This article originally featured on our sister site Tale of Two Halves back in July 2018 – and you can also find the first part here.
Here we are again, folks! You’ll recall yesterday that we looked over Cullis’ first two seasons at Molineux, a FA Cup win and a second-place finish. You can read part one here. Now, I’m going to be upfront with you because I’m nice like that. At the end of yesterday’s article. I commented on the fact that we needed to bounce back after missing out on the league title by the finest of margins. Would Cullis win our first-ever league title in the 1950-51 season? Not exactly…
It all started rather well. The opening day saw us entertain a Liverpool side and I’ve got to be totally honest, I’ve only got the scorers from this game and the return fixture at Anfield. Billy Crook gave us the lead in the first half, Roy Swinbourne made it two in the second and the rest, as they say, is history. That was followed up with a midweek win at the Baseball Ground, maybe this would be our season after all. Crash. Bang. Wallop. Two defeats in three days to Fulham and Derby respectively meant we were swiftly brought back down to earth and from that point onwards, we lacked consistency. To give you some idea what I’m referring to, Cullis’ side went on a nine-game unbeaten which ran from November to January. However, our last thirteen league games of the 50-51 season were fucking abysmal. And that’s putting it mildly.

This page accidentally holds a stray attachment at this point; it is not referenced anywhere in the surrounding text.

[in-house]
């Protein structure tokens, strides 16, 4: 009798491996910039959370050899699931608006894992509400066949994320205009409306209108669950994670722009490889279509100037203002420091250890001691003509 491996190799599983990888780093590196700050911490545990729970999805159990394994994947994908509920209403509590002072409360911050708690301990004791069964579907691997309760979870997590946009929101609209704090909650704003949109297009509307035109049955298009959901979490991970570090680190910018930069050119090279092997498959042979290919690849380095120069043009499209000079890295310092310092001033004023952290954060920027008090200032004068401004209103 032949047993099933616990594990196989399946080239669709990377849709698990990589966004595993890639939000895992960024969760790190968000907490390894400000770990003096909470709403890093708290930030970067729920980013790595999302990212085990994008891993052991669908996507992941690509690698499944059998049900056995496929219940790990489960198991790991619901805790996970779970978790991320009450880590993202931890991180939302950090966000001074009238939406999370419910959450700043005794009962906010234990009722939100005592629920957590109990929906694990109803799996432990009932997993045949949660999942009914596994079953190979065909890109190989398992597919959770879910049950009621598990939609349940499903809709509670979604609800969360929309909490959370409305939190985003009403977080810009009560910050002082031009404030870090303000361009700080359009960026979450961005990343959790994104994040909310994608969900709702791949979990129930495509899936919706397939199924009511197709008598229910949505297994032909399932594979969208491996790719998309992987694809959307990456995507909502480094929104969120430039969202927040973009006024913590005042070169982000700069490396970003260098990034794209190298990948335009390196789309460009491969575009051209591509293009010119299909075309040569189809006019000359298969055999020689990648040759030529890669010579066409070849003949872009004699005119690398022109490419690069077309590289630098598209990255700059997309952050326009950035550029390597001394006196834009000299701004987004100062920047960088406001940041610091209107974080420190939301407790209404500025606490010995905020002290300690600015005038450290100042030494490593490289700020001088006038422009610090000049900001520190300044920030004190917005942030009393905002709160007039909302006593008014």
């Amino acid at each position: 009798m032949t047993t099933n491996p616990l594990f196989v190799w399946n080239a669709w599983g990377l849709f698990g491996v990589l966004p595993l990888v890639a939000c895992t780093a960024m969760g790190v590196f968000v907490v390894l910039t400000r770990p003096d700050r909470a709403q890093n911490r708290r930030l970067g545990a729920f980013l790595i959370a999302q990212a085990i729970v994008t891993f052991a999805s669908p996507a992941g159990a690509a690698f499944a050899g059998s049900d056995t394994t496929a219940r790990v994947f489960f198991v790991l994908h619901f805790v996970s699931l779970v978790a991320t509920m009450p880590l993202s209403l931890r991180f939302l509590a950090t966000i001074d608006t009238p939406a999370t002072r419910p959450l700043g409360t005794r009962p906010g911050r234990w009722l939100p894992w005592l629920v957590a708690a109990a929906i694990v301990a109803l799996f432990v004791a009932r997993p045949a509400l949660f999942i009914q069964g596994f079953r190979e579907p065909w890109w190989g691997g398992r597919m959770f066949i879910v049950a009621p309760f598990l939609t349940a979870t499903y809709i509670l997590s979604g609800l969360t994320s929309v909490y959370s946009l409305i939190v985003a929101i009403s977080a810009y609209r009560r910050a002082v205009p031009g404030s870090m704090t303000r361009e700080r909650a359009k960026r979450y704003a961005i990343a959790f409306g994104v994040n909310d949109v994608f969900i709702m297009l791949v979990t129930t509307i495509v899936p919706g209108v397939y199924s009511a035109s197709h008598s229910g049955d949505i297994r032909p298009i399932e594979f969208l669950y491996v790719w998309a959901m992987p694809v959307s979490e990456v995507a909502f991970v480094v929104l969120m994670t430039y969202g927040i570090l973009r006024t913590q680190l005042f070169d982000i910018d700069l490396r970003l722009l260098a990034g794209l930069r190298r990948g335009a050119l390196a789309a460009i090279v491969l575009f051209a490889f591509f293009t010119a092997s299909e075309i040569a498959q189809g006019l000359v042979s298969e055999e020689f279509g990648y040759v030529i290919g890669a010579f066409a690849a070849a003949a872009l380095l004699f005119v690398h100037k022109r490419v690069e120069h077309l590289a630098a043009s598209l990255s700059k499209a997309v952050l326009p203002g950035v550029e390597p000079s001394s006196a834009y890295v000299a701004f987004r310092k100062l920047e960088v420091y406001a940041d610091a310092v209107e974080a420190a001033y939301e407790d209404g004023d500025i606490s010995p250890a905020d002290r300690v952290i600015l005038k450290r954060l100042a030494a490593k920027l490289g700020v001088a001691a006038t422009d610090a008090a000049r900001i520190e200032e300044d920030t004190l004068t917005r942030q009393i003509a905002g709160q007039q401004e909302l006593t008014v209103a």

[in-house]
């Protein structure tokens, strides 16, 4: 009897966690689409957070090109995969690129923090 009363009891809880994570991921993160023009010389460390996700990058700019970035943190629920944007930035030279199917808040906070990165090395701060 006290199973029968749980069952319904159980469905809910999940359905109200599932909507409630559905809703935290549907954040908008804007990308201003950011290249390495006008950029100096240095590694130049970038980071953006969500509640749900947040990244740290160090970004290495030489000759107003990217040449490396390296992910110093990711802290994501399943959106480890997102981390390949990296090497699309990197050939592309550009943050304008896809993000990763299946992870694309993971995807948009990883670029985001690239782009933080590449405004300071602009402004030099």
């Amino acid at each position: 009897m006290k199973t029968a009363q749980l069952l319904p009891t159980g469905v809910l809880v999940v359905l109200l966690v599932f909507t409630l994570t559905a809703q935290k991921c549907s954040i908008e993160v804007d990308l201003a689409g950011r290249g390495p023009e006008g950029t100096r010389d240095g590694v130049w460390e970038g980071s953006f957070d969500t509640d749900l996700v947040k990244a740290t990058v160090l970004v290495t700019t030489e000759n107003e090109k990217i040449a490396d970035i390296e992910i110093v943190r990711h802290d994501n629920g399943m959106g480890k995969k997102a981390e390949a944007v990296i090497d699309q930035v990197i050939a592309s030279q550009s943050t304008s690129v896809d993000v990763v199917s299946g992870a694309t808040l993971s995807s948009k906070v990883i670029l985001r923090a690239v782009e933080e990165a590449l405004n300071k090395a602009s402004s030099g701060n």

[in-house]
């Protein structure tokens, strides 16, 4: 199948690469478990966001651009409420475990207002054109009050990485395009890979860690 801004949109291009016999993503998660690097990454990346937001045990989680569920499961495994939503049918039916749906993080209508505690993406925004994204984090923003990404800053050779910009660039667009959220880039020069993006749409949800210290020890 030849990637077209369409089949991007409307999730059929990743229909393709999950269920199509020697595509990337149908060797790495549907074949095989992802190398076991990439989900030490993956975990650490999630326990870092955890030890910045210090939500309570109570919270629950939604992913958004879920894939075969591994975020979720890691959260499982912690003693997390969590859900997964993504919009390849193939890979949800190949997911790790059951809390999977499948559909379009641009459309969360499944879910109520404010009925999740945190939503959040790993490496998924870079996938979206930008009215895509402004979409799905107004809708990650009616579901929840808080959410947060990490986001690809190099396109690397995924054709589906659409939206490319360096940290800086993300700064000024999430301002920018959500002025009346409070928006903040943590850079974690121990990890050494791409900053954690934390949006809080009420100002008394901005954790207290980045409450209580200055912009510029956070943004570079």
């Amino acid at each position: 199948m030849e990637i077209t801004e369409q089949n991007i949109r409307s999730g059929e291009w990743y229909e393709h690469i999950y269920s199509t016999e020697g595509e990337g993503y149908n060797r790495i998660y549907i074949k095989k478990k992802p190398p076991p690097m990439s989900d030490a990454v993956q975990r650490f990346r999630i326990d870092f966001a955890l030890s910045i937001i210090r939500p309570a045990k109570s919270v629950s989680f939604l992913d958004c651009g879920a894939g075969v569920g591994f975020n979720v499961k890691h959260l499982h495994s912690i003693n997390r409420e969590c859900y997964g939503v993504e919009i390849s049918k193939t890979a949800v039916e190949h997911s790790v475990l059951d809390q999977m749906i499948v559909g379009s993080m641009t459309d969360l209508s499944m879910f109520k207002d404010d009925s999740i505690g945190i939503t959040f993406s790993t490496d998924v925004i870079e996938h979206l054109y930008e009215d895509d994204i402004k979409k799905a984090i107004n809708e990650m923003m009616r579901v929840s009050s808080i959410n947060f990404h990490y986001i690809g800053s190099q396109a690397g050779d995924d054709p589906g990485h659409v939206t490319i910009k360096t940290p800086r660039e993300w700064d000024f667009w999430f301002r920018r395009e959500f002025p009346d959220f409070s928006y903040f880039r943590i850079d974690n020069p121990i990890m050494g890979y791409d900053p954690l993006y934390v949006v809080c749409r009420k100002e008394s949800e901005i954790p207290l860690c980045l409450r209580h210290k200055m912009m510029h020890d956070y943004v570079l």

Was The FA Cup A Distraction Once More?
Before we get to those thirteen games. I must let you know about our FA Cup run. In Cullis’ maiden managerial season, as mentioned earlier, we won the FA Cup. In turn, that meant our league form faltered which you can understand in some respects. The 50-51 season saw us nearly make the final again. Oh, so close. Plymouth were seen off at Home Park in the Third Round, a narrow 2-1 scoreline did just the job. Villa were the opponents in the Fourth Round; no issues beating them, 3-1. It was all going a bit too well, don’t you think? Huddersfield in the next round and once again, we didn’t really break a sweat as we won 2-0.